Austria is the next European nation looking to impose a specialized ‘tech tax’ on internet giants such as Amazon, Apple, and Facebook. This move follows in the footsteps of France and Germany to take action on a national level rather than awaiting an EU-wide agreement.
Just two weeks ago, French Economy and Finance Minister Bruno Le Maire announced the new GAFA (Google, Apple, Facebook, Amazon) tax would take effect starting January 1. The country hopes to generate as much as 500 million euros in the tax’s first year in effect.
Prior to that, Germany had denied a newspaper report it would begin implementing a 3% tech tax. During that ordeal, Le Maire continued to pressure Germany into legislating a tax, saying:
…a small- or medium-sized company in an EU country such as France, Germany or Italy was paying 14 percentage points more in tax than Google, Amazon, Facebook and Apple.
If we are incapable of re-establishing a fair tax system, of taxing the digital giants, we will pay for it at the ballot box.
Today, Austrian Chancellor Sebastian Kurz said the country will be following suit, and no longer wait for an EU-wide agreement.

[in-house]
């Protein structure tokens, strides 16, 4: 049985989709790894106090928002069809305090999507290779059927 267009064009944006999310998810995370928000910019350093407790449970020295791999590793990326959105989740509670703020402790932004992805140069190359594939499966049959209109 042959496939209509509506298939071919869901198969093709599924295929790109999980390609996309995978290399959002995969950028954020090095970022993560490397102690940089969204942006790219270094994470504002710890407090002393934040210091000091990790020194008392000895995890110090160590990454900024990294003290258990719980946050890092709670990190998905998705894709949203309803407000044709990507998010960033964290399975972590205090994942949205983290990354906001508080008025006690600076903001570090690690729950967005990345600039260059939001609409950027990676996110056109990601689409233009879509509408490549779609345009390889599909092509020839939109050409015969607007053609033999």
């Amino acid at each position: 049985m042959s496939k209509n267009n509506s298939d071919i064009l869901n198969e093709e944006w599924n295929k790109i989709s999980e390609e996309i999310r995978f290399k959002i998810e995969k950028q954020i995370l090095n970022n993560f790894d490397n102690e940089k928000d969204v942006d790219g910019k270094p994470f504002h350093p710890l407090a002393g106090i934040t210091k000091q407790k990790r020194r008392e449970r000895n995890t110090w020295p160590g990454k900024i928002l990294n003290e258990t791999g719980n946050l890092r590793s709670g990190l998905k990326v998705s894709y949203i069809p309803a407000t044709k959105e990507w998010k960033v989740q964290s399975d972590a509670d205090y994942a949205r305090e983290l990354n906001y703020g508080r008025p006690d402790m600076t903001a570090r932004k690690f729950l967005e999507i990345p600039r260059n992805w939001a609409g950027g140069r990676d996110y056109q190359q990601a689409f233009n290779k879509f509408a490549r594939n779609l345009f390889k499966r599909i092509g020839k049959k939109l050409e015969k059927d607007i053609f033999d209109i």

In addition to an EU-wide move, we’ll also act on a national level. We will introduce a digital tax in Austria. The aim is clear — to tax companies that generate huge profits online, but pay hardly any tax on them, such as Facebook or Amazon.
According to dw.com, the European Commission estimates that tech firms pay an estimated 9% on profits, as compared to 23% for traditional companies.
How do you feel about European nations taking a firmer stance against tech giants paying comparably minimal taxes? Discuss in the comments below!
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